The actions of vitamin D on bone are complex and are the result of both indirect and direct actions. The overall effect of vitamin D replacement in animals with diet-induced vitamin D deficiency is to increase the flux of Ca2+ into bone. However, as we see below, the major effects of vitamin D on bone are indirect: the action of vitamin D on both the small intestine and the kidneys makes more Ca2+ available to mineralize previously unmineralized osteoid. The direct effect of vitamin D on bone is via both osteoblasts and osteoclast precursor cells, both of which have VDRs. Vitamin D increases both osteoblastic and osteoclastic differentiation; when these activities are balanced, vitamin D simply increases bone turnover. However, when vitamin D is present in excess, it favors bone resorption because osteoblasts produce certain proteins with matrix-destroying properties (e.g., alkaline phosphatase, collagenase, plasminogen activator) as well as proteins that favor osteoclastogenesis (e.g., RANKL rather than OPG; see Fig. 52-4). Thus, because vitamin D can directly increase the number of mature osteoclasts, supplying vitamin D to bone obtained from vitamin D–deficient animals in in vitro experiments mobilizes Ca2+ from bone into the medium. Additional evidence that vitamin D directly promotes bone resorption comes from experiments on rachitic animals who are maintained on a calcium-deficient diet. Treating these animals with vitamin D causes plasma [Ca2+] to rise, an indication of net bone resorption. At the same time, however, the elevated plasma [Ca2+] promotes the mineralization of previously unmineralized osteoid—at the expense of bone resorption from other sites.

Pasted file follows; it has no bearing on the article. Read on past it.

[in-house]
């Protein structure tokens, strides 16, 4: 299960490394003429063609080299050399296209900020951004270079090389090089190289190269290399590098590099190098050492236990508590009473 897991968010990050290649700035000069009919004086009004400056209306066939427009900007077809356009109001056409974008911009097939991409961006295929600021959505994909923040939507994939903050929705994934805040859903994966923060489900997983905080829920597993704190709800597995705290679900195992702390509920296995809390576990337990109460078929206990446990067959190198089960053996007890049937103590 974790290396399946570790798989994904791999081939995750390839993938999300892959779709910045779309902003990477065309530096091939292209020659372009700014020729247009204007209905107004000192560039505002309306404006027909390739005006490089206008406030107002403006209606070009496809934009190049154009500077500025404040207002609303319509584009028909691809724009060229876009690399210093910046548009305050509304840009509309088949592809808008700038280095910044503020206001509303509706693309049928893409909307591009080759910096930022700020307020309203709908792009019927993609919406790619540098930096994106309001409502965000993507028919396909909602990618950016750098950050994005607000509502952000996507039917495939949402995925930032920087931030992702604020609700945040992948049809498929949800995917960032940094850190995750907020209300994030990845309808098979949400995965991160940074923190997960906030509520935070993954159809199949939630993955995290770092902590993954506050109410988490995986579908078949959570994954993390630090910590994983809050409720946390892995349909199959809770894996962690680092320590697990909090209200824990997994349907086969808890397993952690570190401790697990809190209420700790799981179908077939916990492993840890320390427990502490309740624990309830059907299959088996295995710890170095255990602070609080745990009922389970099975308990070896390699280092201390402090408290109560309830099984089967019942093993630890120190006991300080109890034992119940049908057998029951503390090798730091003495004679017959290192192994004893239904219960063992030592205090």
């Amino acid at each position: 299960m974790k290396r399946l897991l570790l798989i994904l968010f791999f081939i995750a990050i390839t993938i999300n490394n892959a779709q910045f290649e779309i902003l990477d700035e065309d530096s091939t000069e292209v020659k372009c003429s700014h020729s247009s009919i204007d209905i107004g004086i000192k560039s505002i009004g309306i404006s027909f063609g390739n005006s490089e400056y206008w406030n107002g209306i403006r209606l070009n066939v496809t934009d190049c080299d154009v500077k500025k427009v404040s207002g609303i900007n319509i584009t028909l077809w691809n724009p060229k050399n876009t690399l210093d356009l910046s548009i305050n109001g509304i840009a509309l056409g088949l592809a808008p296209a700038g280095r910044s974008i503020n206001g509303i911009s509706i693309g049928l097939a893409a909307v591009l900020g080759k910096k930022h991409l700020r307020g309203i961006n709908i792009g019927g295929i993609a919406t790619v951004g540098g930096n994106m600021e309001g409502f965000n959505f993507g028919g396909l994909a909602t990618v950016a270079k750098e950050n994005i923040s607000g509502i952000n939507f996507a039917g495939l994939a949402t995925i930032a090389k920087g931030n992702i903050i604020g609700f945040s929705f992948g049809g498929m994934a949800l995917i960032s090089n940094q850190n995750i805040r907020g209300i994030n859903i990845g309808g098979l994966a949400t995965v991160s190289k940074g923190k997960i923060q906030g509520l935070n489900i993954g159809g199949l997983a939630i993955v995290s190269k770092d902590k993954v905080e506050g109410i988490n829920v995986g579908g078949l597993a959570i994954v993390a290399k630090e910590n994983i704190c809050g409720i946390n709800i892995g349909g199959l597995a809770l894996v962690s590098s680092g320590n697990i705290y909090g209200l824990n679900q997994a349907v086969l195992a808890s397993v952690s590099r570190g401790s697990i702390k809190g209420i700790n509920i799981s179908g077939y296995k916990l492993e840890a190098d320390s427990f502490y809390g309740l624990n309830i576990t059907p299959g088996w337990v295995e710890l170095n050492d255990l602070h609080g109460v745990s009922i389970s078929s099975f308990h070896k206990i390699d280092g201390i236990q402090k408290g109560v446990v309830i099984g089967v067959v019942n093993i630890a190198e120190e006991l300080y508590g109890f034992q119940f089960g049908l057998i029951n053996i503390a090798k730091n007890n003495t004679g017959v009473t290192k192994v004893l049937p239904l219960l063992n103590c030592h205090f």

In summary, the antirachitic action of vitamin D is both indirect and direct. By enhancing the absorption of Ca2+ and phosphate from the intestine and by enhancing the reabsorption of Ca2+ and phosphate from the renal tubules, vitamin D raises the concentrations of both Ca2+ and phosphate in the blood and ECF. This increase in the Ca × PO4 ion product, along with more differentiated osteoblasts, results—indirectly—in net bone mineralization. On the other hand, when vitamin D is in excess, the direct effect of vitamin D predominates, increasing bone mobilization.